June 16, 1938

Dropcap_y_1944 ou might well wonder whether the designers actually expected to run "motorways" right through buildings in downtown Los Angeles — the answer is yes, they did.

There’s quite a bit of data in this installment of Ed Ainsworth’s series on traffic in Los Angeles. If I had the time, I would track down population growth figures to see how successfully the Southern California Auto Club predicted the future. Alas, there are so many stories, and only one Larry Harnisch. I’ll leave it to my interested readers to see how the Auto Club did.
But here’s the interesting material that should resonate 70 years later:

"… Los Angeles, above all other cities, depends upon the automobile for its actual everyday traffic needs.

"This is what Automobile Club engineers say: That if the streetcars were to stop, life would go on about as usual. San Antonio –a city of a quarter of a million — has led the way by being the first major American city to abolish the streetcar in favor of buses.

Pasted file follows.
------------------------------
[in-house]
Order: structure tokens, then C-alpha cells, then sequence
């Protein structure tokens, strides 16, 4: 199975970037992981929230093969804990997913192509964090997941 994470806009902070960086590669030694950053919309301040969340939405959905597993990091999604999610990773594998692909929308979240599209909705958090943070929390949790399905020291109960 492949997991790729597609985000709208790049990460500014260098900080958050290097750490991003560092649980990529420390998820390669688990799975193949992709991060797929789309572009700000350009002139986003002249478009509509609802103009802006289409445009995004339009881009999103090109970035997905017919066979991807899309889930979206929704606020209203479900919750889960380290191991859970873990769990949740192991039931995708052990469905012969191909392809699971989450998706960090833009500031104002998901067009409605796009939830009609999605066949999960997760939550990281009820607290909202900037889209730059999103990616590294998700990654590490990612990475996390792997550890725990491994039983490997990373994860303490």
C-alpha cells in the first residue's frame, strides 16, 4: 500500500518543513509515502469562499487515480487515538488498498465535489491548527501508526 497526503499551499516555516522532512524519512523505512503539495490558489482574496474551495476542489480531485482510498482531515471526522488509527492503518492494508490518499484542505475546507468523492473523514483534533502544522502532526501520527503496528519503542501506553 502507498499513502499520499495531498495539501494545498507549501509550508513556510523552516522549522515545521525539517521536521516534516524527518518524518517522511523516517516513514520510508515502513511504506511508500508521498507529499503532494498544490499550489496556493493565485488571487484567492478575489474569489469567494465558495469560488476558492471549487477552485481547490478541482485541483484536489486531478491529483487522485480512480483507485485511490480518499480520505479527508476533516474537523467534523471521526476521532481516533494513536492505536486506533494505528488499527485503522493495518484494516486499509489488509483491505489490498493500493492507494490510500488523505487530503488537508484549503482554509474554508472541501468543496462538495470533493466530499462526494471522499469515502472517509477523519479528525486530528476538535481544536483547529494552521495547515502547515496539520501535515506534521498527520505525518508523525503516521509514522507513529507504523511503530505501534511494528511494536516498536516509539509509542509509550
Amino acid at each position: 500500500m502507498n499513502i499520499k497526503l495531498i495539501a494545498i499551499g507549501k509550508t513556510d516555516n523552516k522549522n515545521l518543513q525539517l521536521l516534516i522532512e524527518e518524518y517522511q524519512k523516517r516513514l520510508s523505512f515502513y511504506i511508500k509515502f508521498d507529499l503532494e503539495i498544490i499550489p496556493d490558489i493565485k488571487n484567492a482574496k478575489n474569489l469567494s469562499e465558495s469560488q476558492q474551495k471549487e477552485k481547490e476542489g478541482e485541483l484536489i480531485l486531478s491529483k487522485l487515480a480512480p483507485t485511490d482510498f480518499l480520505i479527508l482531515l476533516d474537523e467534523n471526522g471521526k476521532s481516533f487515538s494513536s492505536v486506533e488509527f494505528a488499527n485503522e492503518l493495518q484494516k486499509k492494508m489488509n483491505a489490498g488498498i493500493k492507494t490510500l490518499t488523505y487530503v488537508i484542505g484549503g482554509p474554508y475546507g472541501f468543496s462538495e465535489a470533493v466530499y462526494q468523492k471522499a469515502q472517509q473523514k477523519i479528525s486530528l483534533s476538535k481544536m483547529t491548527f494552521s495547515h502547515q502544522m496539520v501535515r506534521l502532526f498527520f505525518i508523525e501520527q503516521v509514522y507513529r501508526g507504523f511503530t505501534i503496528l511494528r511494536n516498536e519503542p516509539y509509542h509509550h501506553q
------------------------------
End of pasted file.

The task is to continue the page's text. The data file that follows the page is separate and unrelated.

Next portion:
"If the buses were to stop, there would be hardly a flurry.

"But if automobiles were to suddenly to cease to function, the whole economic and social structure would be disrupted."

And the jury is out in the trial of Police Capt. Earle Kynette in the Harry Raymond bombing … Stay tuned.

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About lmharnisch

I am retired from the Los Angeles Times
This entry was posted in #courts, @news, City Hall, Freeways, Front Pages, LAPD, Politics, Transportation and tagged , , , , , , . Bookmark the permalink.

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